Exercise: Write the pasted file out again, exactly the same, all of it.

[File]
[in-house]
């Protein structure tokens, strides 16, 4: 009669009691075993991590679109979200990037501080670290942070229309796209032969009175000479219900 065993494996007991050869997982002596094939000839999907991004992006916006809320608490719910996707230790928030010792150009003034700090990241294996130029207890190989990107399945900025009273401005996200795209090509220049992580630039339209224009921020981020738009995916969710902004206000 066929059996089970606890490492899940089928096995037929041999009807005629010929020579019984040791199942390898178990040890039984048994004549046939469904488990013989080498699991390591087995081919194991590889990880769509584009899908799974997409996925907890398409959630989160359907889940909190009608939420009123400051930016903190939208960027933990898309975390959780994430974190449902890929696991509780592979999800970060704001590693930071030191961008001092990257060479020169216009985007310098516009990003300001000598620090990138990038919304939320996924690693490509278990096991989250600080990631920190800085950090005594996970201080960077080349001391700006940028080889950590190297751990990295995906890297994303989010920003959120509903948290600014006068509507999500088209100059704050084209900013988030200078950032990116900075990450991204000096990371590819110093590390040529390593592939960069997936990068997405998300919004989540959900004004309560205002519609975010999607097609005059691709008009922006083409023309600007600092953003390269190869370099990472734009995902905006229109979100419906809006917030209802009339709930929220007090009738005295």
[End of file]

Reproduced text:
[in-house]
């Protein structure tokens, strides 16, 4: 009669009691075993991590679109979200990037501080670290942070229309796209032969009175000479219900 065993494996007991050869997982002596094939000839999907991004992006916006809320608490719910996707230790928030010792150009003034700090990241294996130029207890190989990107399945900025009273401005996200795209090509220049992580630039339209224009921020981020738009995916969710902004206000 066929059996089970606890490492899940089928096995037929041999009807005629010929020579019984040791199942390898178990040890039984048994004549046939469904488990013989080498699991390591087995081919194991590889990880769509584009899908799974997409996925907890398409959630989160359907889940909190009608939420009123400051930016903190939208960027933990898309975390959780994430974190449902890929696991509780592979999800970060704001590693930071030191961008001092990257060479020169216009985007310098516009990003300001000598620090990138990038919304939320996924690693490509278990096991989250600080990631920190800085950090005594996970201080960077080349001391700006940028080889950590190297751990990295995906890297994303989010920003959120509903948290600014006068509507999500088209100059704050084209900013988030200078950032990116900075990450991204000096990371590819110093590390040529390593592939960069997936990068997405998300919004989540959900004004309560205002519609975010999607097609005059691709008009922006083409023309600007600092953003390269190869370099990472734009995902905006229109979100419906809006917030209802009339709930929220007090009738005295």